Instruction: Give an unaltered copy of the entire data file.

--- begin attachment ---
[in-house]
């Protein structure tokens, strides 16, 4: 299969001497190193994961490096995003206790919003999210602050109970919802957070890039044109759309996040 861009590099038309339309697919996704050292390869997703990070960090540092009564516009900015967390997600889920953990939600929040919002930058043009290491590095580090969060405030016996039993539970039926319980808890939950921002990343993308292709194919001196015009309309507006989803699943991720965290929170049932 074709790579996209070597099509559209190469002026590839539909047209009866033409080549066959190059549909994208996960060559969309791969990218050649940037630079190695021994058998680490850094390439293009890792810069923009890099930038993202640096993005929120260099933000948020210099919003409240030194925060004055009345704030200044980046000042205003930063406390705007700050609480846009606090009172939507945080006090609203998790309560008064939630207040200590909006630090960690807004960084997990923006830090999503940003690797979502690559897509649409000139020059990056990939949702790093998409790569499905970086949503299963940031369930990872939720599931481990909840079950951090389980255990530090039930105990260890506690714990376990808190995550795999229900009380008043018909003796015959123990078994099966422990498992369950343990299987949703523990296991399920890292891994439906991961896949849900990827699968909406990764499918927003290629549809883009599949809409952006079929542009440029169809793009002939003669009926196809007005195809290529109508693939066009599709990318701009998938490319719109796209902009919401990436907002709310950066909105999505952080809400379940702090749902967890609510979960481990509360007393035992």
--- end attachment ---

[in-house]
């Protein structure tokens, strides 16, 4: 299969001497190193994961490096995003206790919003999210602050109970919802957070890039044109759309996040 861009590099038309339309697919996704050292390869997703990070960090540092009564516009900015967390997600889920953990939600929040919002930058043009290491590095580090969060405030016996039993539970039926319980808890939950921002990343993308292709194919001196015009309309507006989803699943991720965290929170049932 074709790579996209070597099509559209190469002026590839539909047209009866033409080549066959190059549909994208996960060559969309791969990218050649940037630079190695021994058998680490850094390439293009890792810069923009890099930038993202640096993005929120260099933000948020210099919003409240030194925060004055009345704030200044980046000042205003930063406390705007700050609480846009606090009172939507945080006090609203998790309560008064939630207040200590909006630090960690807004960084997990923006830090999503940003690797979502690559897509649409000139020059990056990939949702790093998409790569499905970086949503299963940031369930990872939720599931481990909840079950951090389980255990530090039930105990260890506690714990376990808190995550795999229900009380008043018909003796015959123990078994099966422990498992369950343990299987949703523990296991399920890292891994439906991961896949849900990827699968909406990764499918927003290629549809883009599949809409952006079929542009440029169809793009002939003669009926196809007005195809290529109508693939066009599709990318701009998938490319719109796209902009919401990436907002709310950066909105999505952080809400379940702090749902967890609510979960481990509360007393035992």